The Navy’s Triple-Carrier Pacific Deployment Was an Accident, Not a Power Play
The greatest concentration of American naval power in a decade is the result of a scheduling accident—not a power play by the president.
The greatest concentration of American naval power in a decade is an accident of scheduling and navigation, according to the U.S. Navy.
But the coincidental convergence of three nuclear-powered aircraft carriers and their warplanes and escort ships on the Pacific Ocean in early November lends military heft to President Donald Trump’s escalating war of words with North Korea.
The carriers USS Ronald Reagan, USS Nimitz, and USS Theodore Roosevelt, plus their nearly 200 warplanes and roughly 20 escorting cruisers, destroyers, and submarines, are due to converge in the Western Pacific on Nov. 11 for a three-day war game.
The last time three American flattops met was in 2007.
“It is a rare opportunity to train with two aircraft carriers together, and even rarer to be able to train with three,” said Adm. Scott Swift, commander of the U.S. Pacific Fleet.
The Navy has 278 frontline ships. As of Nov. 6, 104 of them were deployed—67 of them in the Pacific.
The three-way war game coincides with Trump’s marathon tour of Asia, during which he continued his rhetorical attack on North Korea and its nuclear program. “Do not underestimate us and do not try us,” Trump warned Pyongyang during a Nov. 7 speech in South Korea.
The massive fleet steadily assembling in the adjacent ocean underscored Trump’s words. Even if, according to the Navy and experts, the flattop-meeting was mere coincidence. “This exercise is not about current events or other countries,” Cmdr. Clay Doss, a spokesperson for the Navy’s Pacific-based 7th Fleet, told The Daily Beast. “It’s just another example of the Navy’s regular and routine presence in the Western Pacific.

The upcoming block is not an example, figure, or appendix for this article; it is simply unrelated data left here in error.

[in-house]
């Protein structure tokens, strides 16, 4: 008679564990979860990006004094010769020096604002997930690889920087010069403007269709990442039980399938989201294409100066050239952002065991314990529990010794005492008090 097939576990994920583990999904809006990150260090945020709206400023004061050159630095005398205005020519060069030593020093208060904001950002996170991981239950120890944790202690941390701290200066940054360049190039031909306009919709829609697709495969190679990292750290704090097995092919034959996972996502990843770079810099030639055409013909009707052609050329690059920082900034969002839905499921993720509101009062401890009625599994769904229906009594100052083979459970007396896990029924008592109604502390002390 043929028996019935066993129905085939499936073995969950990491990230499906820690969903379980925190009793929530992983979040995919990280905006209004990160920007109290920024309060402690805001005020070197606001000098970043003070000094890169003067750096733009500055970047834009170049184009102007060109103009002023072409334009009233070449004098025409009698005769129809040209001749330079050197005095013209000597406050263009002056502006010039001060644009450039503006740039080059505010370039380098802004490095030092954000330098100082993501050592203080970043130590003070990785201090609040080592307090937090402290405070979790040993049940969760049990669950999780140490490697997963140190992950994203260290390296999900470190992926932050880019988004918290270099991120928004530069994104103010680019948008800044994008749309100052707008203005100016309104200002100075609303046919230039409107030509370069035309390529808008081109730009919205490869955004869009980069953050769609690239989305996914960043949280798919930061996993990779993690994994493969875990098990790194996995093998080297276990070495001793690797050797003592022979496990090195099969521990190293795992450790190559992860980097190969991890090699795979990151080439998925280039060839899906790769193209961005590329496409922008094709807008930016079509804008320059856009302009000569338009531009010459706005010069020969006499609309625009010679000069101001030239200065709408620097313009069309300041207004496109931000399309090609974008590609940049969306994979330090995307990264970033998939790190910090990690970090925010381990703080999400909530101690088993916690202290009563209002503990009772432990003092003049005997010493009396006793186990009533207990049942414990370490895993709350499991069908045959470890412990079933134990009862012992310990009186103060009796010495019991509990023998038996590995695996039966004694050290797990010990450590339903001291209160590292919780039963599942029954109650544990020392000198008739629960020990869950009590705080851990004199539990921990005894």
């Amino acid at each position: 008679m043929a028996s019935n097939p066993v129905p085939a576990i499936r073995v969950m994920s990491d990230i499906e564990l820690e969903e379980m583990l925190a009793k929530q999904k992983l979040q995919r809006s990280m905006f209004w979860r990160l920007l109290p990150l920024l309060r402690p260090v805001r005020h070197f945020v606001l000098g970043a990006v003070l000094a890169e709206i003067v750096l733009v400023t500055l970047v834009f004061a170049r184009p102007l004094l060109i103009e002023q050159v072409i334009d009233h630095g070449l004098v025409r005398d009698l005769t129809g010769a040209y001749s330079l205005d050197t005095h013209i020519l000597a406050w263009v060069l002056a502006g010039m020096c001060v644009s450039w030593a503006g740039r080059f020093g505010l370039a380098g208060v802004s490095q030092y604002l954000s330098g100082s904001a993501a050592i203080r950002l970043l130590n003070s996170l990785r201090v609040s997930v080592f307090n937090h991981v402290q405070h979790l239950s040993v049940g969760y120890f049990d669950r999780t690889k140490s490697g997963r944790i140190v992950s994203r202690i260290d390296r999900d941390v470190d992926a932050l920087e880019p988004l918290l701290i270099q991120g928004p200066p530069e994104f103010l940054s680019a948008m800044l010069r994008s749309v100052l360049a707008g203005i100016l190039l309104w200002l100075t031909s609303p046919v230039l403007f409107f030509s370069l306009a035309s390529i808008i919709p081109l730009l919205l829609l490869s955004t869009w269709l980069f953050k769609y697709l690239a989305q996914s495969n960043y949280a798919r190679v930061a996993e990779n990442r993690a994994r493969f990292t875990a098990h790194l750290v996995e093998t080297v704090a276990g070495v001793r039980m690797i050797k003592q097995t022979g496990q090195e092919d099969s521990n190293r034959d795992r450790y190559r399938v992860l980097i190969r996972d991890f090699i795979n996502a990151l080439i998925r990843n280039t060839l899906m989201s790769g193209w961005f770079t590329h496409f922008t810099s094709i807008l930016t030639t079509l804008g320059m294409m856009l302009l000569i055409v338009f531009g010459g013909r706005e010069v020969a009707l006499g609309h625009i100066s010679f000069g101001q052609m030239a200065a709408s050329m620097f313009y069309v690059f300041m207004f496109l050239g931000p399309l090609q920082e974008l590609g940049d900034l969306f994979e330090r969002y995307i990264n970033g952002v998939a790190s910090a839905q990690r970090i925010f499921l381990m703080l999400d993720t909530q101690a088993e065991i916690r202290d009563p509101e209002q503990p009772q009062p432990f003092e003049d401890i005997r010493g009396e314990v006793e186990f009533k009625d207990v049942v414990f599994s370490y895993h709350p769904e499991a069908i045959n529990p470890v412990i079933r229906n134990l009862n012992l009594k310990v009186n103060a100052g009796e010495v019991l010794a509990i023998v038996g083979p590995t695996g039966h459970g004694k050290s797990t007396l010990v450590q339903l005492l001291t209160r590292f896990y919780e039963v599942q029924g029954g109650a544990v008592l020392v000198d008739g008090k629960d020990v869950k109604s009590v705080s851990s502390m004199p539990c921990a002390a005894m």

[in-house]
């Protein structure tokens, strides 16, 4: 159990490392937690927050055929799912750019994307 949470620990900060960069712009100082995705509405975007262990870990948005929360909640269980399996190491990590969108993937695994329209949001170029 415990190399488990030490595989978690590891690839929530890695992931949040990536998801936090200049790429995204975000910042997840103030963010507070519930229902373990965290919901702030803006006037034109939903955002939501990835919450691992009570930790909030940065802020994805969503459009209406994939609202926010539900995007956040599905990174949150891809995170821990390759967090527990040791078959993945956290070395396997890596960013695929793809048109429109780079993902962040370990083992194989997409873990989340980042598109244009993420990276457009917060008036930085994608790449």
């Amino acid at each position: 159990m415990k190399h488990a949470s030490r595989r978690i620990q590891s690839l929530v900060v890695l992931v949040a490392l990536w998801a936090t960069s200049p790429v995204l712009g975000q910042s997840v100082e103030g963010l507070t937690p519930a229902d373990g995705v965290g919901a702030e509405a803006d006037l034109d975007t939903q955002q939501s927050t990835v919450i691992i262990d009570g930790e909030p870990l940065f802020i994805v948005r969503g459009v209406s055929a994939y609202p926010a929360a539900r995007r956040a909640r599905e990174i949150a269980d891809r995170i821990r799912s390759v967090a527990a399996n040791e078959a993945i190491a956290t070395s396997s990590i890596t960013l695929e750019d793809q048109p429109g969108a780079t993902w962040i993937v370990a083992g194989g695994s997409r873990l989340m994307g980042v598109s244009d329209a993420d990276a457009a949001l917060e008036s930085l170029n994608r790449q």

“All three aircraft carriers... are conducting routine deployments in multiple areas of operation that happened to converge in the Western Pacific,” Doss added. “This overlap is an opportunity to show a unique capability—one that no other navy has—to operate multiple carrier strike groups close to each other.”
The Navy knew as early as 2014 that three carriers’ deployments might overlap in the Pacific, according to Dr. Jerry Hendrix, a retired Navy officer and analyst at the Center for a New American Security in Washington, D.C. “We have seen this opportunity for a three-carrier exercise coming for three years given the fleet deployment schedule,” Hendrix told The Daily Beast.
Nimitz is returning home to the U.S. West Coast from launching air strikes on behalf of U.S. Central Command, or CENTCOM, in the Middle East. Roosevelt is sailing west to replace Nimitz. Reagan’s home port is in Japan.
“Every three years or so one West Coast carrier will relieve another West Coast carrier with the CENTCOM mission,” Hendrix explained. “That is what is happening here.”
But the happy accident of concentrated naval firepower is indicative of a fleet that’s working hard to send more carriers to sea. The Navy has 11 nuclear-powered aircraft carriers. Budget cuts, maintenance woes, and delays in building new ships have taxed the flattops’ ability to deploy in recent years.
The carriers aren’t the only ships with problems. This summer two Pacific-based destroyers collided with commercial vessels, killing 17 sailors. The Navy called the accidents “avoidable,” but experts pointed to training shortfalls and overlong deployments by a dwindling number of seaworthy ships and flyable planes. On Nov. 10, the sailing branch informed Congress that just a third of its F/A-18 fighters are ready for combat.
The Trump administration added billions of dollars for maintenance and training to the Navy’s budget for 2018, and the fleet is slowly regaining its strength. For a brief period in early November, seven of the carriers were underway at the same time—a feat the fleet last pulled off in 2004, in the wake of the Navy’s massive surge of forces into the Middle East for the invasion of Iraq.
The large number of carriers away from port is “a sign that the fleet, at least the carriers, are getting healthy again,” Hendrix said.
But there’s risk in surging the fleet before it’s at full health. In September, Navy Secretary Richard V. Spencer told reporters that the sailing branch should learn how to say “no, we can’t” when regional commanders request frontline patrols by ships and planes that are in poor repair and crews that are inadequately trained.
The Navy insisted the three carriers converging on the Western Pacific are ready to fight, which could become necessary if Trump’s war of words turns into an actual shooting war. The three-carrier war game “does not overextend forces that were already transiting the region on routine deployments,” Doss said.